How veterans' moral injury has led to political engagement

by Sara De Jong

8 Jul 2024

Side by side positive and negative photographic portraits of Afghanistan veteran 'Marcus', blurred and layered so so the details of the subject's face cannot be discerned.o
Photographic portrait of Afghanistan veteran 'Marcus', part of the 'Armed with Words: Interpreting the War in Afghanistan (2001-2021)' exhibit at the British Academy Summer Showcase 2024. Photography and Design © Andy Barnham

On 24 August 2021, when global news media broadcasted the images of desperate Afghans trying to get onto evacuation flights, German soldier Marcus Grotian gave a speech at a national press conference. A long-standing advocate for the protection of locally employed Afghan staff, he had been a lone voice until the NATO withdrawal from Afghanistan thrust him into the limelight as the expert on the plight of Afghans left behind. He stated solemnly: “I read often in these hours and days that many veterans are retraumatised. And I can tell you why. We are morally injured. […] We have not been injured by the actions of the Taliban, [but] we have been morally injured by our own government.” (English translation from German).

Marcus, who I had been following since 2017, was one of a handful of veteran advocates, who were vocal about their country’s failure to provide adequate protection to Afghans facing Taliban threats, because they had worked for Western militaries as interpreters, security guards, mechanics or drivers. I interviewed Marcus and other veteran advocates from the UK, the US, Canada, Australia, the Netherlands, and Sweden for my research into the claims to rights by Afghan interpreters and the motivations of their allies. Each of these veteran advocates amplified the voices of Afghan interpreters, using methods such as political lobbying, media engagement, and legal challenges, while also providing direct support to local staff left in Afghanistan.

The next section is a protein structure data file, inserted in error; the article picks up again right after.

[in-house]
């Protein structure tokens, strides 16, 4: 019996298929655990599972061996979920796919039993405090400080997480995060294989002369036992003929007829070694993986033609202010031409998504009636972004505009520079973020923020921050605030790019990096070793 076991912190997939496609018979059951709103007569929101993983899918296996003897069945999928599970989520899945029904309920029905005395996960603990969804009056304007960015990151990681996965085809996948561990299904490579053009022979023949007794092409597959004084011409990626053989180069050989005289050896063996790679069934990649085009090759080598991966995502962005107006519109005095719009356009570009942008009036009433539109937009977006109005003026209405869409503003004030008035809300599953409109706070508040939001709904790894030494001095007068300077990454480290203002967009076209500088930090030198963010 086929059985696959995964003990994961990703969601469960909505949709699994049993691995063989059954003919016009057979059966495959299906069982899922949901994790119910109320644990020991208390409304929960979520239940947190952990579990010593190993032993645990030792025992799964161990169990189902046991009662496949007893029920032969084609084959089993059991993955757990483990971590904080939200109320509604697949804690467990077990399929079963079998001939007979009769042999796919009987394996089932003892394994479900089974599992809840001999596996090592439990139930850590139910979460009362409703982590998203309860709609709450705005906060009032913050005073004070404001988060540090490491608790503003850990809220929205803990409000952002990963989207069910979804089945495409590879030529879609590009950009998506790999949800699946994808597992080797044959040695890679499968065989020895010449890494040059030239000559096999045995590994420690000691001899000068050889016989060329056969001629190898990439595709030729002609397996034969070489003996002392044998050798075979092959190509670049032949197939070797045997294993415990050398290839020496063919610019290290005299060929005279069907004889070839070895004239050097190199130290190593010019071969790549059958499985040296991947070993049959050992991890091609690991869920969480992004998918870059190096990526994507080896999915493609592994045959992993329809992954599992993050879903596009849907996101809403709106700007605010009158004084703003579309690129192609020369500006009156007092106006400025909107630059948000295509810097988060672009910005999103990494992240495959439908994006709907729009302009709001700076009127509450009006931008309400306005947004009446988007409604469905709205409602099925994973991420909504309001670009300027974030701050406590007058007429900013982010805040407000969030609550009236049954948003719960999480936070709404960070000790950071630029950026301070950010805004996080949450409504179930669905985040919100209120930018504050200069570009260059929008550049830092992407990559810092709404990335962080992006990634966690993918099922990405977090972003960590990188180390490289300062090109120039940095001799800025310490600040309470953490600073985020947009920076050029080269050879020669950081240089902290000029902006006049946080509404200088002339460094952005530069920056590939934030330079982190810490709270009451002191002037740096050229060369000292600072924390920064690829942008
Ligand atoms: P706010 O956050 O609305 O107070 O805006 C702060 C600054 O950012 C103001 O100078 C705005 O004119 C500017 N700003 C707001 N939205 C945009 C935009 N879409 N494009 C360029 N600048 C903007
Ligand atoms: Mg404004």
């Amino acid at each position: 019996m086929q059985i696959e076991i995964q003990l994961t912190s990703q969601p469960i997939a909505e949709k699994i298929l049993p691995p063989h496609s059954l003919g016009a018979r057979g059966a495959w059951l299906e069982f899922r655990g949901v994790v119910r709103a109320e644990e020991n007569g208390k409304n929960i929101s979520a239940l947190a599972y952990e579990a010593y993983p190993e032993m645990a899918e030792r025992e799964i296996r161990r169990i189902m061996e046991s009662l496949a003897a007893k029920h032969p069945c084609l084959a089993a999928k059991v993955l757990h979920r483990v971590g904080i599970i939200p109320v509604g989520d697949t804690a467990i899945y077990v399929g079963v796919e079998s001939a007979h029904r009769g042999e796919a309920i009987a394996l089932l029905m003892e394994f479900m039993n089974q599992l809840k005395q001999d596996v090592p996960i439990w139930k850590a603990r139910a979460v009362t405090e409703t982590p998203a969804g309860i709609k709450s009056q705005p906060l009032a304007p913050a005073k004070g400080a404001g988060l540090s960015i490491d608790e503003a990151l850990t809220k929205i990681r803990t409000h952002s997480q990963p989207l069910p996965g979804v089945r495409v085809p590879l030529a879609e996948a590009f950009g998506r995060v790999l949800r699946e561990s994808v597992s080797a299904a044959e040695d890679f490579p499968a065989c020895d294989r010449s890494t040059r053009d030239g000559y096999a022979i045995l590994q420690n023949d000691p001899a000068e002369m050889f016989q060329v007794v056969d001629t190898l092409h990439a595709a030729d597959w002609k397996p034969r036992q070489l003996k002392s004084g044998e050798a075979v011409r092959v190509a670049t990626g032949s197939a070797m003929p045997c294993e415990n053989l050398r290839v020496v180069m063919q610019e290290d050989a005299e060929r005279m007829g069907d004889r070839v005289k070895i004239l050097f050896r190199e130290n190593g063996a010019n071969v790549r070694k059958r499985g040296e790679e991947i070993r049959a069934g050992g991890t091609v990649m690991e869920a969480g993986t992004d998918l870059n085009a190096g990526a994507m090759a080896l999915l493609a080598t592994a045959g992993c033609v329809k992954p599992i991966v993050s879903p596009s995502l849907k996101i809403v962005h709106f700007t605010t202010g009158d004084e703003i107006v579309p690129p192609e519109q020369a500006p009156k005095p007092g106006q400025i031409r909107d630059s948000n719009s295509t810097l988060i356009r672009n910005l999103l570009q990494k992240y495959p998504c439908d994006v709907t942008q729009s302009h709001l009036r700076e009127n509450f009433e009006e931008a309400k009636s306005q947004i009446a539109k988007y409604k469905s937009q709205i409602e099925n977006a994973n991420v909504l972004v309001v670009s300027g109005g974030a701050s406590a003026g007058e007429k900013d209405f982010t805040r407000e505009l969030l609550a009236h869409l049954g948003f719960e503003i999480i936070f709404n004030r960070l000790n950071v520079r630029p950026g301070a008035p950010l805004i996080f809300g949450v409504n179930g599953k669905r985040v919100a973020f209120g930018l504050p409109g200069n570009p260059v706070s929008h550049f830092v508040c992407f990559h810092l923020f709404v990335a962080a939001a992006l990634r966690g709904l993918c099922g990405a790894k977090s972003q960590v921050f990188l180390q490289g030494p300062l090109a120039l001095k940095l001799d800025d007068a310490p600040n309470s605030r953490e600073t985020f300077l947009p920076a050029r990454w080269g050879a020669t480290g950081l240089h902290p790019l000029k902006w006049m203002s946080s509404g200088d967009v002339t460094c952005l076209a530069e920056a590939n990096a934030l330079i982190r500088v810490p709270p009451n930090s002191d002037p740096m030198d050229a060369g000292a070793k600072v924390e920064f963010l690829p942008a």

Moral injury and military ethos

Matt Zeller, a US veteran advocate, also used the term ‘moral injury’ to describe the sense of betrayal many veterans felt about leaving their former colleagues in Taliban-controlled Afghanistan. “Moral injury concerns acts that violate one’s sense of morality and ethics”, as defined by Molendijk (2019). It is different from post-traumatic stress disorder (PTSD), which is a trauma response to a violation of one’s sense of safety. I interviewed Matt Zeller in 2017 in Washington DC about his motivation to set up the non-profit organisation No One Left Behind. The ethical commitment to ‘leave no one behind’ was one of the guiding principles that veterans felt was violated in the treatment of Afghans who had worked alongside them.